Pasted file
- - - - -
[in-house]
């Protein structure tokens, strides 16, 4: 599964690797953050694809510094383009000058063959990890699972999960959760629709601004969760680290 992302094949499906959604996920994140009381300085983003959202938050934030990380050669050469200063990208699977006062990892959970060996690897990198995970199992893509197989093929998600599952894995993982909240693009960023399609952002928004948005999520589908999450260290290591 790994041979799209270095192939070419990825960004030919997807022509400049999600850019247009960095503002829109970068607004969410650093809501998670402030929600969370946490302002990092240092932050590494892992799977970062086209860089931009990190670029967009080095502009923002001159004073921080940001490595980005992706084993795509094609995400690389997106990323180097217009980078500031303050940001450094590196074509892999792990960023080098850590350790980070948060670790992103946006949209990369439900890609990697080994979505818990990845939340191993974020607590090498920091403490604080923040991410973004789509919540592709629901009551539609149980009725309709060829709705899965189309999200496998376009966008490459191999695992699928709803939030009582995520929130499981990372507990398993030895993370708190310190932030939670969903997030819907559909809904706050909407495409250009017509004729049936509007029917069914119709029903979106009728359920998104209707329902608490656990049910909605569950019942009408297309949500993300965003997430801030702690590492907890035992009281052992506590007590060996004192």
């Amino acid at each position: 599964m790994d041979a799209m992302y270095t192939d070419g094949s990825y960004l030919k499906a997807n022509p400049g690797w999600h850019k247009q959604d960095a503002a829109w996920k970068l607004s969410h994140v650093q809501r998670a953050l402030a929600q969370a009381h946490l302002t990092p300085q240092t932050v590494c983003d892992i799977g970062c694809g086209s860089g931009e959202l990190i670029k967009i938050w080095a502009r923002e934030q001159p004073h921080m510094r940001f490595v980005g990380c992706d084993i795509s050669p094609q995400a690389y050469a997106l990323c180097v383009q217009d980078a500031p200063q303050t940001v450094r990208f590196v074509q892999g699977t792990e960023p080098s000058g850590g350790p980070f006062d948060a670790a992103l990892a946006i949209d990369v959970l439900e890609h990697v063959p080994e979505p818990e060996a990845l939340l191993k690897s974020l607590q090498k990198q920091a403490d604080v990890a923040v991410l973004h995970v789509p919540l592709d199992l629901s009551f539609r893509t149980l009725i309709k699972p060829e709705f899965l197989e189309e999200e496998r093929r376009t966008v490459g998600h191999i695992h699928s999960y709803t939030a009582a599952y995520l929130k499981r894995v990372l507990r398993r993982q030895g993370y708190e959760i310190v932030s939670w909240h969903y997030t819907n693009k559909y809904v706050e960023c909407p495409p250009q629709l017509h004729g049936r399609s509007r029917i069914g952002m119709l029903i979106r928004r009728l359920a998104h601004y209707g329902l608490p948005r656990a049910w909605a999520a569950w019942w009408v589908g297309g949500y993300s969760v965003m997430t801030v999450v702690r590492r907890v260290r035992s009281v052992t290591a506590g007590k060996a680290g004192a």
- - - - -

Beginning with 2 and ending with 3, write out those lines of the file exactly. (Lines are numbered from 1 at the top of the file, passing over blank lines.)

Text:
């Protein structure tokens, strides 16, 4: 599964690797953050694809510094383009000058063959990890699972999960959760629709601004969760680290 992302094949499906959604996920994140009381300085983003959202938050934030990380050669050469200063990208699977006062990892959970060996690897990198995970199992893509197989093929998600599952894995993982909240693009960023399609952002928004948005999520589908999450260290290591 790994041979799209270095192939070419990825960004030919997807022509400049999600850019247009960095503002829109970068607004969410650093809501998670402030929600969370946490302002990092240092932050590494892992799977970062086209860089931009990190670029967009080095502009923002001159004073921080940001490595980005992706084993795509094609995400690389997106990323180097217009980078500031303050940001450094590196074509892999792990960023080098850590350790980070948060670790992103946006949209990369439900890609990697080994979505818990990845939340191993974020607590090498920091403490604080923040991410973004789509919540592709629901009551539609149980009725309709060829709705899965189309999200496998376009966008490459191999695992699928709803939030009582995520929130499981990372507990398993030895993370708190310190932030939670969903997030819907559909809904706050909407495409250009017509004729049936509007029917069914119709029903979106009728359920998104209707329902608490656990049910909605569950019942009408297309949500993300965003997430801030702690590492907890035992009281052992506590007590060996004192």
């Amino acid at each position: 599964m790994d041979a799209m992302y270095t192939d070419g094949s990825y960004l030919k499906a997807n022509p400049g690797w999600h850019k247009q959604d960095a503002a829109w996920k970068l607004s969410h994140v650093q809501r998670a953050l402030a929600q969370a009381h946490l302002t990092p300085q240092t932050v590494c983003d892992i799977g970062c694809g086209s860089g931009e959202l990190i670029k967009i938050w080095a502009r923002e934030q001159p004073h921080m510094r940001f490595v980005g990380c992706d084993i795509s050669p094609q995400a690389y050469a997106l990323c180097v383009q217009d980078a500031p200063q303050t940001v450094r990208f590196v074509q892999g699977t792990e960023p080098s000058g850590g350790p980070f006062d948060a670790a992103l990892a946006i949209d990369v959970l439900e890609h990697v063959p080994e979505p818990e060996a990845l939340l191993k690897s974020l607590q090498k990198q920091a403490d604080v990890a923040v991410l973004h995970v789509p919540l592709d199992l629901s009551f539609r893509t149980l009725i309709k699972p060829e709705f899965l197989e189309e999200e496998r093929r376009t966008v490459g998600h191999i695992h699928s999960y709803t939030a009582a599952y995520l929130k499981r894995v990372l507990r398993r993982q030895g993370y708190e959760i310190v932030s939670w909240h969903y997030t819907n693009k559909y809904v706050e960023c909407p495409p250009q629709l017509h004729g049936r399609s509007r029917i069914g952002m119709l029903i979106r928004r009728l359920a998104h601004y209707g329902l608490p948005r656990a049910w909605a999520a569950w019942w009408v589908g297309g949500y993300s969760v965003m997430t801030v999450v702690r590492r907890v260290r035992s009281v052992t290591a506590g007590k060996a680290g004192a």